Bygone-era design a key for startups

By Patricia Daddona
PBN Staff Writer

Walking into the common area of Betaspring, the startup accelerator at 95 Chestnut St., Providence, is how emerging entrepreneurs meet. And it’s not an accident that they do so. More

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FOCUS: CONSTRUCTION, DESIGN & ARCHITECTURE

Bygone-era design a key for startups

PBN PHOTO/NATALJA KENT
GROWING TREND: 121 Nexus software-developer interns Joseph Triska and Crystal Ngai work in The Founders League incubator space.
PBN PHOTO/NATALJA KENT
LEAGUE OF THEIR OWN: A Founders League meeting of NBA Math Hoops. From left: Ricky Hertado, consultant; Nick Monzi, director of school programs; Tom Kishkovich, intern; Khalil Fuller, CEO; Sumner Becker, intern.
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By Patricia Daddona
PBN Staff Writer

Posted 7/22/13

Walking into the common area of Betaspring, the startup accelerator at 95 Chestnut St., Providence, is how emerging entrepreneurs meet. And it’s not an accident that they do so.

“We have an open, central communal space to host larger and smaller gatherings, but also to provide a nexus to meet purposely but also randomly,” said Owen Johnson, a Betaspring founder and managing partner. “Serendipity is an important aspect, to encourage random connections.”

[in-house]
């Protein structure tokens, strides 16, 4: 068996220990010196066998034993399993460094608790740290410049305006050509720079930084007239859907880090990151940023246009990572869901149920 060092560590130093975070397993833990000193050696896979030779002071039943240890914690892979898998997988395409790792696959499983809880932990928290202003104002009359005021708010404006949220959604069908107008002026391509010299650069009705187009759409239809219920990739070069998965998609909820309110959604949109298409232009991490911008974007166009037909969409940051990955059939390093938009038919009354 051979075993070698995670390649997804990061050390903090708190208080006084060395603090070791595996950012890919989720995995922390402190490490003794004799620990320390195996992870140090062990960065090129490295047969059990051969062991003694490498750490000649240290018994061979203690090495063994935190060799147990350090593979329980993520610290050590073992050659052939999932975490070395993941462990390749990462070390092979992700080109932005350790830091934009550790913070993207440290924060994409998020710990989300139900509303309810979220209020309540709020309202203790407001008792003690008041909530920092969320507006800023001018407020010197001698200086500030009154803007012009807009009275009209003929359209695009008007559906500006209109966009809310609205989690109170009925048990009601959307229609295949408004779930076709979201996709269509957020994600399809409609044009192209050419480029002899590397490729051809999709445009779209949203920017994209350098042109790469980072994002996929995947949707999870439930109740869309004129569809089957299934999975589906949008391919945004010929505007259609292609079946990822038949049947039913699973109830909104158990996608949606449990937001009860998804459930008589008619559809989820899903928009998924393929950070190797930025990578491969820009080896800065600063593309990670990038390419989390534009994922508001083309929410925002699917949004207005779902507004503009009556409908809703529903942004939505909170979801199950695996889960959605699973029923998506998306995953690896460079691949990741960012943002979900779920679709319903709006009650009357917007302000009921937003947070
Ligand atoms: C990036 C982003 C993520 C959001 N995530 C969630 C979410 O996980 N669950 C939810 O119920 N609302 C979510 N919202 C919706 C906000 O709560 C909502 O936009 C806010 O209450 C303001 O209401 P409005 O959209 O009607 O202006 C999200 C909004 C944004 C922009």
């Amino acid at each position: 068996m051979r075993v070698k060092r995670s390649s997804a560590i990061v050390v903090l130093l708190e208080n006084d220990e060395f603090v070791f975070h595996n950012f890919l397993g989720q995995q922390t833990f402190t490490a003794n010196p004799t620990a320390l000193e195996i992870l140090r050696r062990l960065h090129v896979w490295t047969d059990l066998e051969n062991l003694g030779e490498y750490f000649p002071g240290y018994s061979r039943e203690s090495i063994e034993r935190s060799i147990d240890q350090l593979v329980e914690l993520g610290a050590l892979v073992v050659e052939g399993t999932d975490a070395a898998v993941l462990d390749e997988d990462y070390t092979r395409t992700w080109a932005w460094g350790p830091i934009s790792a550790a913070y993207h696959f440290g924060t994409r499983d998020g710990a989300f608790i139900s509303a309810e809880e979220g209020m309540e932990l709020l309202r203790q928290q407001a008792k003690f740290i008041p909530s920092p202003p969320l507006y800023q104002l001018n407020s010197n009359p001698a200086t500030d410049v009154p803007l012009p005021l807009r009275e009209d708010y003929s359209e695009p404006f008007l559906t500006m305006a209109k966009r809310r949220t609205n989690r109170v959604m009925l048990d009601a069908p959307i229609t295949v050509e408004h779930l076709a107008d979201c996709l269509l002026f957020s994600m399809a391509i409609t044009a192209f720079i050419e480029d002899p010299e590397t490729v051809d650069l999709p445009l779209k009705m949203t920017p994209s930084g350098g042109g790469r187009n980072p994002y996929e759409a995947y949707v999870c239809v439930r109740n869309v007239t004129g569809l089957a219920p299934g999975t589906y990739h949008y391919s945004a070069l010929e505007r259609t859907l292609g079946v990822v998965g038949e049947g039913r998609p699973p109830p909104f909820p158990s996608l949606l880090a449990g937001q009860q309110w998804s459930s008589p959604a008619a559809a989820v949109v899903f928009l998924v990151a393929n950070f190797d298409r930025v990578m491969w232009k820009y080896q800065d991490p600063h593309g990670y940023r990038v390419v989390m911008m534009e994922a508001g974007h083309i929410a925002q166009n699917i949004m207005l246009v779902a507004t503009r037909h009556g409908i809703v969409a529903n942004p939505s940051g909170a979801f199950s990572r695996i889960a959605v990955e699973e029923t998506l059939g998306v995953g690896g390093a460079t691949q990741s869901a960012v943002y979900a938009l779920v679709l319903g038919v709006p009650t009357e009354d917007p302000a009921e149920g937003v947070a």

Twentieth-century city buildings like this one, known as the Russell Irons Building, that have been renovated through adaptive reuse to house a mix of commercial, creative or residential enterprises, share some architectural features in common, highlighted by the preservation of open spaces mixed with partitioned or walled-off office or studio space.

Liliane Wong, a professor and department head for interior architecture at the Rhode Island School of Design, defines adaptive reuse as transforming an unused or underused building into one that serves a new purpose, “reimagining existing structures” as well as “creating connections across the fabric of time and space.”

Historic mills typically had high ceilings to accommodate manufacturing equipment and large windows to let in natural light. As they became vacant, reuse enabled features like the wide-open spaces, hardwood floors and post-and-beam construction to preserve a character that now sets them apart, tenants say.

To that end, the Russell Irons Building, which Betaspring leases, the Mercantile Block on Washington Street in Providence, where much of the programming for AS220 takes shape, and Anchor, a mixed-use building at 42 Rice St. on Federal Hill, exemplify how adaptive reuse can marry form and function.

Located on the third floor, Betaspring outfits its open area with a mix of work benches, couches and even hammocks for people to work creatively in a more relaxed atmosphere.

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